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Jamie Piperato “Becoming Comfortable with Discomfort, Taking Time, and Building Communities of Support”



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by dr. Saby Labor in Audio, Blog, Resources
March 26, 2018 0 comments

Jamie Piperato and Dr. Saby Labor have an open conversation about navigating college campuses as inherently political environments. Piperato shares her personal origins, the path the led her to her work as a higher education professionals, and where she is at today as an independent consultant and mentor. From there, the two discuss burnout and the ways which universities silo and tokenize the work that revolves around inclusion and social justice, and how communities and colleagues can work collectively, build power and amplify each other’s voices for positive reform.

Jamie Piperato is a higher education consultant and speaker. JP has extensive experience working in higher education as a student affairs professional in the areas of multicultural education, LGBTQ services, Title IX education, leadership, career development, and university housing. Her focus tends to revolve around helping others start their path towards multicultural competence. Currently, JP is the Founder of JPHigherEd, which is an identity-conscious professional development company that provides in-person trainings, online webinars, and online courses. To learn more about JPHigherEd, please visit JPHigherEd.com.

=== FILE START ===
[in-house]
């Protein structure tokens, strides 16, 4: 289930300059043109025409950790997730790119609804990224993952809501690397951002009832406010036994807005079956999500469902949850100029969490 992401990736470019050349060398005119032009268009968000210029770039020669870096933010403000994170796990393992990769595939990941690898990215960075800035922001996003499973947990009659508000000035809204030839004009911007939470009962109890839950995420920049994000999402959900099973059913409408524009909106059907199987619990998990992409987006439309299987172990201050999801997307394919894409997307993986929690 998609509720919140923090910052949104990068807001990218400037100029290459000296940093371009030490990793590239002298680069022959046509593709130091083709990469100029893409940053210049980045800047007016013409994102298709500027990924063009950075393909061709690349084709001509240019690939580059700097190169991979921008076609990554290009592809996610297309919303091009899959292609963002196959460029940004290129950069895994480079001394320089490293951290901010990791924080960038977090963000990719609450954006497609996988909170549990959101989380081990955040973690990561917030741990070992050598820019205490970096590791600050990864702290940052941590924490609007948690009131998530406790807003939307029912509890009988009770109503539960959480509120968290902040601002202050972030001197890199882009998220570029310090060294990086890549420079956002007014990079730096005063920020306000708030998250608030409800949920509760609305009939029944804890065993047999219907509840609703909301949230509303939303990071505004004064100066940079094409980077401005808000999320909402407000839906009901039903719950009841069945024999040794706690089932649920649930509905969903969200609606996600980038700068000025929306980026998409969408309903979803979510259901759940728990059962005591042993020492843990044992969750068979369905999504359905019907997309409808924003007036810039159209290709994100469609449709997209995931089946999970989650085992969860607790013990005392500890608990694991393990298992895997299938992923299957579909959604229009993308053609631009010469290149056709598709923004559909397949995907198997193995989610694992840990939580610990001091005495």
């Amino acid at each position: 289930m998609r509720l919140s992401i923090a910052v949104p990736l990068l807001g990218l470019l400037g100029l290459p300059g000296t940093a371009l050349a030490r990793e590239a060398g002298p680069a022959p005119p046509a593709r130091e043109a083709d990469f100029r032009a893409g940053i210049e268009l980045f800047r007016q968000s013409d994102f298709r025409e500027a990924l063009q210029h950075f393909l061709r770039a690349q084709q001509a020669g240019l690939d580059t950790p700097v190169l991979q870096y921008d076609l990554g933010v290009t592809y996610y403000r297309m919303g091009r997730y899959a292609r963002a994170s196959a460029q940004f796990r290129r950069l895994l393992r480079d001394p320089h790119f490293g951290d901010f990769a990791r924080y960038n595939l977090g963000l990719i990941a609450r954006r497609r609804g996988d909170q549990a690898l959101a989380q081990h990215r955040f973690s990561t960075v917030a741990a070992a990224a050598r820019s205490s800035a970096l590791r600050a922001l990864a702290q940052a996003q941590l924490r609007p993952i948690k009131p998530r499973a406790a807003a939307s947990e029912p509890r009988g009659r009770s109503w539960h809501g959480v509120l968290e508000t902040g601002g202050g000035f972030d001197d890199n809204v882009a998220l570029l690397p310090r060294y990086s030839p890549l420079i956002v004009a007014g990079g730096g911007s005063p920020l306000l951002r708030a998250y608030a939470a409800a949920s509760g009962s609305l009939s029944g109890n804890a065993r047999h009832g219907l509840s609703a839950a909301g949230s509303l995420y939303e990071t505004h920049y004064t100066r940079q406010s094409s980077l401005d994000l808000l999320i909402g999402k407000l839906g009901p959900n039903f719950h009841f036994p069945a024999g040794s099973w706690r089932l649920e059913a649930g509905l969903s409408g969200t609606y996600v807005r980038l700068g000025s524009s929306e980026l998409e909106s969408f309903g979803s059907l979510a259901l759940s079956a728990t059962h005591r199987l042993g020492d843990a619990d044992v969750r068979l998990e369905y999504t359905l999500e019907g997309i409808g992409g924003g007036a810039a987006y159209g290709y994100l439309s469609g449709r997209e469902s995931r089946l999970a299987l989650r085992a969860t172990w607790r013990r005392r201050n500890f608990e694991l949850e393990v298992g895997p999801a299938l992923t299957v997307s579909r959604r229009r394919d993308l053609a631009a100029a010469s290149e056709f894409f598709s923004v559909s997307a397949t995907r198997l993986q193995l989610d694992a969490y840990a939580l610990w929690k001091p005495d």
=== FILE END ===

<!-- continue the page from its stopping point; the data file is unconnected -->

Show Highlights:

  • Tells us more about how yourself and your background 03:30
  • What are the salient identities that come up for you? What is at the center of your attention? 08:36
  • What kind of work are you doing today around inclusion issues? What’s at the top of your mind? 10:36
  • What are some common trends and patterns that student affairs professionals are seeing and sharing with you? 23:01
  • How did you arrive specifically to the work that you’re doing today? What’s path and the context that have brought you here today? (Shares personal story involving her sister and how the experience of growing up with a sibling with disability has shaped her as a professional and her personal values) 29:28